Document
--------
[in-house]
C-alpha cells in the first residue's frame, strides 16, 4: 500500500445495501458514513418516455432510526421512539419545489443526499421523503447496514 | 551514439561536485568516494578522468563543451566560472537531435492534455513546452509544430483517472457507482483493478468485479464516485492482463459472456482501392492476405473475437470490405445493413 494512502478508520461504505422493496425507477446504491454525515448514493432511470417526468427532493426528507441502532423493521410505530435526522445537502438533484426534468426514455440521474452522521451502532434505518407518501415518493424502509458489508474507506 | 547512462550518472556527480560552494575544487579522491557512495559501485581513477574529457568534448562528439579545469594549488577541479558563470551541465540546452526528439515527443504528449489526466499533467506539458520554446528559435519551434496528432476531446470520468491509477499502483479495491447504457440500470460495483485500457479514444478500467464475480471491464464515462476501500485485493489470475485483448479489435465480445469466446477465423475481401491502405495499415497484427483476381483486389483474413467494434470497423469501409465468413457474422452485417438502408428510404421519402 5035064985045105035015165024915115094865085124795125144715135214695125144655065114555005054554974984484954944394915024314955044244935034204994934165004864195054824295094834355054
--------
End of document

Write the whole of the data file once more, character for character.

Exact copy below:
[in-house]
C-alpha cells in the first residue's frame, strides 16, 4: 500500500445495501458514513418516455432510526421512539419545489443526499421523503447496514 | 551514439561536485568516494578522468563543451566560472537531435492534455513546452509544430483517472457507482483493478468485479464516485492482463459472456482501392492476405473475437470490405445493413 494512502478508520461504505422493496425507477446504491454525515448514493432511470417526468427532493426528507441502532423493521410505530435526522445537502438533484426534468426514455440521474452522521451502532434505518407518501415518493424502509458489508474507506 | 547512462550518472556527480560552494575544487579522491557512495559501485581513477574529457568534448562528439579545469594549488577541479558563470551541465540546452526528439515527443504528449489526466499533467506539458520554446528559435519551434496528432476531446470520468491509477499502483479495491447504457440500470460495483485500457479514444478500467464475480471491464464515462476501500485485493489470475485483448479489435465480445469466446477465423475481401491502405495499415497484427483476381483486389483474413467494434470497423469501409465468413457474422452485417438502408428510404421519402 5035064985045105035015165024915115094865085124795125144715135214695125144655065114555005054554974984484954944394915024314955044244935034204994934165004864195054824295094834355054